Seymour Chwast
Thursday, February 25, Noon
Ahmanson Auditorium

Catching Up with Karen Hofmann

Karen Hofmann, recently appointed Department Chair of Product Design, sat down with us to discuss the future of the department.

As an alumna and educator, Hofmann has developed innovative curriculum—such as DesignStorms,  immersive collaborations of students, faculty and professionals from sponsoring companies—and defined new strategies benefiting the entire College. She has served as director of the Color, Materials and Trends Exploration Laboratory (CMTEL) at Hillside Campus since 2006, and has been on the Art Center faculty since 2001. She was recently named one of the Most Admired Educators of 2010 by DesignIntelligence, published by the Design Futures Council.

Prior to joining Art Center’s faculty, Hofmann held leadership positions at o2studio and Johnson Controls. She graduated from Art Center in 1997 with a bachelor’s degree in product design and earned a bachelor’s degree in psychology from California State University, Northridge. She served as Acting Chair of the department from 2008 to 2009.

Dotted Line: What do you bring to the Product Design Department as Chair?
Karen Hofmann
: I am deeply committed to upholding the great legacy and strengths of the department. I feel a great sense of responsibility to prepare young designers as creative citizens of the 21st century, and will evolve the program to best prepare our students for meaningful careers that positively impact the world.

DL: What does the future hold for product design in general?
It has gone beyond just producing objects. Today product design is about applying the design process to any number of problems in the world, from social impact challenges to redesigning organizations. The term “design thinking” is very in vogue right now—product designers have led these collaborative and iterative processes for years.  Product designers are responsible for bringing non-designers along in the creative process as they identify and solve problems.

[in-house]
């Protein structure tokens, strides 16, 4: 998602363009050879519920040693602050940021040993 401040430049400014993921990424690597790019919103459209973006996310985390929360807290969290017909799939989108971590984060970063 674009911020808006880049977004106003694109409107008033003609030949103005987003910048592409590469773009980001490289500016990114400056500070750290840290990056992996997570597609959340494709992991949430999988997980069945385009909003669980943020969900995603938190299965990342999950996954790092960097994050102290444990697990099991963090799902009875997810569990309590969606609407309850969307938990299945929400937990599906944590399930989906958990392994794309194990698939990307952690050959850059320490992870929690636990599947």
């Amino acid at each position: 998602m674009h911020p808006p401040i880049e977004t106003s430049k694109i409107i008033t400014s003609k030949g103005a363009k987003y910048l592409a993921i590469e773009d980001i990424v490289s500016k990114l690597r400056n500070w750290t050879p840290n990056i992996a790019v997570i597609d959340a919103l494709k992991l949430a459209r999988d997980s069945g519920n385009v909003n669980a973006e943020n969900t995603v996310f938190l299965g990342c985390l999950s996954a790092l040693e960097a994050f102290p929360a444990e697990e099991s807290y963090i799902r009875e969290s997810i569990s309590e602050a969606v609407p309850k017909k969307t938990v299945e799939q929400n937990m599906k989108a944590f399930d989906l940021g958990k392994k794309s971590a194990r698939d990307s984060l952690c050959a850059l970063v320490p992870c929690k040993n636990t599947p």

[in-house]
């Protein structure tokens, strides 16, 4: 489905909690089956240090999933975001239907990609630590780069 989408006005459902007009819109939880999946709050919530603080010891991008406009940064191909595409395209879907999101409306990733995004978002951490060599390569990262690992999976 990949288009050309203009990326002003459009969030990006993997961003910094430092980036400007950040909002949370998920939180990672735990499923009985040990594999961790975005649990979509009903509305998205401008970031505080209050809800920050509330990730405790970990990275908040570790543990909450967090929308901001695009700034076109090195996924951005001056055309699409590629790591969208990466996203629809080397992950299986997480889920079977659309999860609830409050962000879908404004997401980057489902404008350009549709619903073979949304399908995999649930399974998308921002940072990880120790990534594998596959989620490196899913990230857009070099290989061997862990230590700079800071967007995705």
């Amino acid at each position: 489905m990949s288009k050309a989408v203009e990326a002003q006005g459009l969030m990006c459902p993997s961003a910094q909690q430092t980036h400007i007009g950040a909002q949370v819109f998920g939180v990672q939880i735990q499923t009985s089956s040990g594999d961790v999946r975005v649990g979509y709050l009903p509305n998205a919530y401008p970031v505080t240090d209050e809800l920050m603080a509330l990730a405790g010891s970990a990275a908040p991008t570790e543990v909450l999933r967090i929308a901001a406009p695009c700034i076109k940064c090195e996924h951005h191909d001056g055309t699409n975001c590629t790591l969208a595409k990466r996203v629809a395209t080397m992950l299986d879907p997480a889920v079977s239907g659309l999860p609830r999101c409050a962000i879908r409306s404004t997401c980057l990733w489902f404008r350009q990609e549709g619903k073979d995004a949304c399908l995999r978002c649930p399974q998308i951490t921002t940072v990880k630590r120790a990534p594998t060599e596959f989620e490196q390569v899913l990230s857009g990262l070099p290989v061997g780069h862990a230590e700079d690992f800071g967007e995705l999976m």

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Words, Words, Words! Marion Bantjes brings her candor to Art Center

Marian Bantjes, fresh from her appearance at TED, stopped by the Ahmanson Auditorium last Thursday to share some riveting stories behind her internationally-recognized work. The Canadian artist, typographer, designer and writer touched on her project selection process, the philosophy behind her unique aesthetic and the difficulty of finding something worth saying.

Did you hear Bantjes speak? What did you think?

Here are a few highlights:

On her early career as a typesetter:

As a typesetter, I didn’t do any creative work at all. The designer told me what to do and my job was to know typography well enough to get it right. I did this for ten years. Most people who want to be designers think of this as tedious. But I learned a lot about typography and I loved that job. It’s something undervalued in most design today. People want to do the fun stuff, the crazy stuff, the stuff that I do now, but it’s really important to be able to get pleasure in the fine details.

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Can Context Be Counterproductive in Art?

Miller-McCune reports on some surprising new research that suggests that presenting contextual information alongside a work of modern art may lessen a viewer’s enjoyment or appreciation of the piece.

From the article: “‘Providing contextual information led to participants perceiving examples of the various styles of art as matching less well with their internal standards than when no contextual information was presented,’ Bordens writes. In other words, they were more likely to feel a piece conformed to their personal ideas about art — and thus more likely to enjoy or appreciate it — when it was presented without interpretation.”

Do you agree? Can context be counterproductive?

Read the article: Context May Diminish Art Appreciation

EcoCouncil Meets the President

Art Center President Lorne Buchman recently met with the EcoCouncil, a student-run organization which works closely with faculty and administration to find practical and creative solutions to reduce the College’s ecological impact. The group conducted a presentation for Buchman outlining their vision for sustainability initiatives at the College, including their desire for required courses in responsible design for all students, improved recycling efforts on campus during peak periods of the term, increasing accessibility to public transportation, and finding better ways to maintain and incorporate the Art Center community into our hillside environment.